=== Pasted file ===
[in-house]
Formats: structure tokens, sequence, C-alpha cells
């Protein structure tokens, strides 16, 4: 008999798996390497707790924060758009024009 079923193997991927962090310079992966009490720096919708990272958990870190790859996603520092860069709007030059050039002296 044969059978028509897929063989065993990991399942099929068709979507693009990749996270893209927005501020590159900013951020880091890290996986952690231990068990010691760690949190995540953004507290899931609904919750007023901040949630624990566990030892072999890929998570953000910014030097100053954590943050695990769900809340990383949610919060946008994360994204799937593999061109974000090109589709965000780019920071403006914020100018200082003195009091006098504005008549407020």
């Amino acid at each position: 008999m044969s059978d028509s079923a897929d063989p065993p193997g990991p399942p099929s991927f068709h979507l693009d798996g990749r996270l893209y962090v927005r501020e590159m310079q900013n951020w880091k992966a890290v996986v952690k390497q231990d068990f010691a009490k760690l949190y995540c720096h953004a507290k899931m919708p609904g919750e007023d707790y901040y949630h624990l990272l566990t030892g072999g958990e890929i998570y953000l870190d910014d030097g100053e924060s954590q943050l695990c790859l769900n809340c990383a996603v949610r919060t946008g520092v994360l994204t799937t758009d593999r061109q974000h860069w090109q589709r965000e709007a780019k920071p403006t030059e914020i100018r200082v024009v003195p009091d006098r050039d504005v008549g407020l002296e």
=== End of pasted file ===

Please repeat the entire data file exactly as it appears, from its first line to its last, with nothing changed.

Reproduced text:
[in-house]
Formats: structure tokens, sequence, C-alpha cells
């Protein structure tokens, strides 16, 4: 008999798996390497707790924060758009024009 079923193997991927962090310079992966009490720096919708990272958990870190790859996603520092860069709007030059050039002296 044969059978028509897929063989065993990991399942099929068709979507693009990749996270893209927005501020590159900013951020880091890290996986952690231990068990010691760690949190995540953004507290899931609904919750007023901040949630624990566990030892072999890929998570953000910014030097100053954590943050695990769900809340990383949610919060946008994360994204799937593999061109974000090109589709965000780019920071403006914020100018200082003195009091006098504005008549407020």
């Amino acid at each position: 008999m044969s059978d028509s079923a897929d063989p065993p193997g990991p399942p099929s991927f068709h979507l693009d798996g990749r996270l893209y962090v927005r501020e590159m310079q900013n951020w880091k992966a890290v996986v952690k390497q231990d068990f010691a009490k760690l949190y995540c720096h953004a507290k899931m919708p609904g919750e007023d707790y901040y949630h624990l990272l566990t030892g072999g958990e890929i998570y953000l870190d910014d030097g100053e924060s954590q943050l695990c790859l769900n809340c990383a996603v949610r919060t946008g520092v994360l994204t799937t758009d593999r061109q974000h860069w090109q589709r965000e709007a780019k920071p403006t030059e914020i100018r200082v024009v003195p009091d006098r050039d504005v008549g407020l002296e």